Association Between Reduced Handgrip Strength and Commonly Prescribed Medications

MedRxiv : the Preprint Server for Health Sciences
Bryan L LoveL. B. Norris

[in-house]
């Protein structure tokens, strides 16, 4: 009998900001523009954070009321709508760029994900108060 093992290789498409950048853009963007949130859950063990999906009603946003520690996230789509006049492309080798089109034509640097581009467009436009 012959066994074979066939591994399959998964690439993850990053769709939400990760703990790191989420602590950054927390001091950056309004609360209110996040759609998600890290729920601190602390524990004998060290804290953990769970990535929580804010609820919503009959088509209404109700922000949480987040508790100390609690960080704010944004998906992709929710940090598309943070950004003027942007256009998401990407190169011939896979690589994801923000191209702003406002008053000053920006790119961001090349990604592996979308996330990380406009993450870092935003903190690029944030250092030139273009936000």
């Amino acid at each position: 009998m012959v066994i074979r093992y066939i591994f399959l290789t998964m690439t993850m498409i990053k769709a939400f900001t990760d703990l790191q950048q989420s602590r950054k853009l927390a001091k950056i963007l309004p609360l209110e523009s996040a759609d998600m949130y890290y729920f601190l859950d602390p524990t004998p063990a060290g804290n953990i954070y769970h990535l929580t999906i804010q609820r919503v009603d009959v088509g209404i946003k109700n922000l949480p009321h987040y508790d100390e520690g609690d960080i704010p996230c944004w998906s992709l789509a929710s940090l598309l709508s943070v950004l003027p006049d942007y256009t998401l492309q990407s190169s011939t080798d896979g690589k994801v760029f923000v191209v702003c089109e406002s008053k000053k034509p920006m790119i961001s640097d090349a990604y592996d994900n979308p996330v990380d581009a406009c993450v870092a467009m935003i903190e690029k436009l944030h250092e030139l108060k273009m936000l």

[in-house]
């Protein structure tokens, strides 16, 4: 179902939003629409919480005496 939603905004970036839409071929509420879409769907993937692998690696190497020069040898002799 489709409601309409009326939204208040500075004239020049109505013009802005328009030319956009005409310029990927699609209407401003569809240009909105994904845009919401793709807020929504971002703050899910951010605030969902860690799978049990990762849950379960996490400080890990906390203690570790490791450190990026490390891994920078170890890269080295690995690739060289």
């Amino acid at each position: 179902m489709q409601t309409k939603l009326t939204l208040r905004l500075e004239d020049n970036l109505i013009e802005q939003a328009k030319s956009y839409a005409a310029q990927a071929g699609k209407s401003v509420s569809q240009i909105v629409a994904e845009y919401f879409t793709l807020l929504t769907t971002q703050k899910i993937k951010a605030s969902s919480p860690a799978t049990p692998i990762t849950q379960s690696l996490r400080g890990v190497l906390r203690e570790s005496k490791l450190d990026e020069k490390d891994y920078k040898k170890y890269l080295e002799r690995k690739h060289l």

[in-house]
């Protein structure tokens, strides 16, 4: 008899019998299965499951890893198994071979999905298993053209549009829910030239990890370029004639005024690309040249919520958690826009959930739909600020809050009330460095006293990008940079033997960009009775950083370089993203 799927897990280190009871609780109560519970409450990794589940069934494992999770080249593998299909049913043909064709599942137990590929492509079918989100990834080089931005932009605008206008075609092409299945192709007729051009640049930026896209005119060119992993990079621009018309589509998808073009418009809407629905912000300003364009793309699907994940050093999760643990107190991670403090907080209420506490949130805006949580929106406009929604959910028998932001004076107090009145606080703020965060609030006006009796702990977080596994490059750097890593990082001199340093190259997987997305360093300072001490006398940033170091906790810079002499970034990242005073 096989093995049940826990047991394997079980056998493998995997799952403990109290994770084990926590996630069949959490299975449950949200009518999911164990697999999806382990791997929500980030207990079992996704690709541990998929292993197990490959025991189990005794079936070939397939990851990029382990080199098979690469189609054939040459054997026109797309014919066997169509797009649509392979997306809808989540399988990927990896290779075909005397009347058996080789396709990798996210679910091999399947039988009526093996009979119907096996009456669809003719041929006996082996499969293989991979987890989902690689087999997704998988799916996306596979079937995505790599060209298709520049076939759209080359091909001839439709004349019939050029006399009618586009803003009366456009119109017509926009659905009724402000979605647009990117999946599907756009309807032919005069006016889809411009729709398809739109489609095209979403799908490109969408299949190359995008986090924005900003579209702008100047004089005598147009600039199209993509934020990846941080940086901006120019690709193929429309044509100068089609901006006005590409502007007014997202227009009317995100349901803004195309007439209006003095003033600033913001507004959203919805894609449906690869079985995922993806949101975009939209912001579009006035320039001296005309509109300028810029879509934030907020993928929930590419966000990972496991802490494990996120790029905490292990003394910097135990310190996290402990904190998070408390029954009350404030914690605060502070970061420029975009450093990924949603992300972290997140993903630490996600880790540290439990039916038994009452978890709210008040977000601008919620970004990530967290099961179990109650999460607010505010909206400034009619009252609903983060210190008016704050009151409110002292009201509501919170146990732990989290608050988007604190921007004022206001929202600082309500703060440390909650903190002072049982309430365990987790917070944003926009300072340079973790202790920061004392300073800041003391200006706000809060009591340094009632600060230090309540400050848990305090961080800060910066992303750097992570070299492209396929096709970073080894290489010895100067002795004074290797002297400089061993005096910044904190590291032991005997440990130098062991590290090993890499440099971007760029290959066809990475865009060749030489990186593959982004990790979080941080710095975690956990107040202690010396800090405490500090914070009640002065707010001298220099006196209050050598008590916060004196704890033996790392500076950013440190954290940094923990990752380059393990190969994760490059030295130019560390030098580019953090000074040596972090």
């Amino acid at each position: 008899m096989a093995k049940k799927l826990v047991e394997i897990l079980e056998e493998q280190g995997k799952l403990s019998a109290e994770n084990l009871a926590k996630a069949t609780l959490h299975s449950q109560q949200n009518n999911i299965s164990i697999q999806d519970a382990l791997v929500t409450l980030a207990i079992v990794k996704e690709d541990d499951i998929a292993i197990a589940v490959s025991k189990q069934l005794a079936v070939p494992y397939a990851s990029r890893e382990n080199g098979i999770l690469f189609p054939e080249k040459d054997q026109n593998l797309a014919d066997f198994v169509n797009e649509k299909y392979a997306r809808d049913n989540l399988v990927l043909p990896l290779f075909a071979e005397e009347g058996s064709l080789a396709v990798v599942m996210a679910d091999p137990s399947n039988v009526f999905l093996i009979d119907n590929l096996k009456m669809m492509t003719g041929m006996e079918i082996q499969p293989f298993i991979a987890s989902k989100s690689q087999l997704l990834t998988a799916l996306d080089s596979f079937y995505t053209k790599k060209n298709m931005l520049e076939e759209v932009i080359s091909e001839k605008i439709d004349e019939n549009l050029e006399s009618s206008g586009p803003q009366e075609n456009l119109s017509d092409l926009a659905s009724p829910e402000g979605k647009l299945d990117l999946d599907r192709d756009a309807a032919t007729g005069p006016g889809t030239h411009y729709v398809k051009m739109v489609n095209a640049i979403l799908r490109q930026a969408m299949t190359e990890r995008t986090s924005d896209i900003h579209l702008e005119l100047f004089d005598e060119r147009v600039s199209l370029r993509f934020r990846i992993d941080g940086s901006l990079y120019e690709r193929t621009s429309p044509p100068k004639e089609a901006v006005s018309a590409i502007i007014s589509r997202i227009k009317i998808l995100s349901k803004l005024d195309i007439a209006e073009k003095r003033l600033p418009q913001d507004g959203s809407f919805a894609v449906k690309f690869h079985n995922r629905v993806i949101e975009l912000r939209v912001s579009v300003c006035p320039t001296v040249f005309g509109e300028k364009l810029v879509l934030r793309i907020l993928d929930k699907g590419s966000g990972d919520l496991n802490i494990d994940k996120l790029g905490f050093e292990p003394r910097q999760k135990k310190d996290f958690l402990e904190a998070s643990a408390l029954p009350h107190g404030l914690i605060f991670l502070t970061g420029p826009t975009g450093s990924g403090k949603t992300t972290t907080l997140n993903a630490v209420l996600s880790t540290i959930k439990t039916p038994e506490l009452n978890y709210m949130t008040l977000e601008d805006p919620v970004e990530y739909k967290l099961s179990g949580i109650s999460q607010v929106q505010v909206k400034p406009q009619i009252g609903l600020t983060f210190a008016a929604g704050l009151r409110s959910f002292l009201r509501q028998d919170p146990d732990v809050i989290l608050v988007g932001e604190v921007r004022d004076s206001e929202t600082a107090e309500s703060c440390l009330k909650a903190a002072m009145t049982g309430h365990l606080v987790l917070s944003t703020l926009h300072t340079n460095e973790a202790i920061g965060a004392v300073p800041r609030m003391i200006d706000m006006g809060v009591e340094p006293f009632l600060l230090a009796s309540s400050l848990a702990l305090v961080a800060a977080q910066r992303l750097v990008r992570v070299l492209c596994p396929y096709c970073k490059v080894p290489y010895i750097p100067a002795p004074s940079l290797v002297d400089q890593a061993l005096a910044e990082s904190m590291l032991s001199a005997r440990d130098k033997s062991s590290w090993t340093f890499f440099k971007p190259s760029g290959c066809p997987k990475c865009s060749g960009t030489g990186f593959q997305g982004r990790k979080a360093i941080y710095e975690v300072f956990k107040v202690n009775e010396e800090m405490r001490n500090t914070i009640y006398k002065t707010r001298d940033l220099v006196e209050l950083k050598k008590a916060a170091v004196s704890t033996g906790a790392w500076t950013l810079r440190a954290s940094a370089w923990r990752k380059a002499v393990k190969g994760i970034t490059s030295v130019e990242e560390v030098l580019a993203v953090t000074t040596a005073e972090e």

Decreased handgrip-strength has become an increasingly important measure of overall health status and fitness. This was a cross-sectional analysis among adult participants in the 2011-2012 NHANES survey. Handgrip-strength was assessed using a digital dynamometer and a standard protocol, and medication use was assessed by self-report and verification by the interviewer. Mean handgrip-strength among participants with no medication use was 87.2kg in males and 57.2kg in females. Handgrip strength decreased significantly in both men and women (ptrend<0.001 for both) with increasing medication use after adjustment for age, sex, height, arm circumference, and BMI. Statins, ACE-inhibitors, ARBs, diuretics, calcium channel blockers, and sulfonylureas showed a consistent and significant decrease in grip strength in linear regression models. In this nationally representative survey of adults in the US, we observed a negative relationship between handgrip strength and polypharmacy. Further, several specific medications, mostly cardiovascular drug classes, were associated with reduced handgrip-strength.

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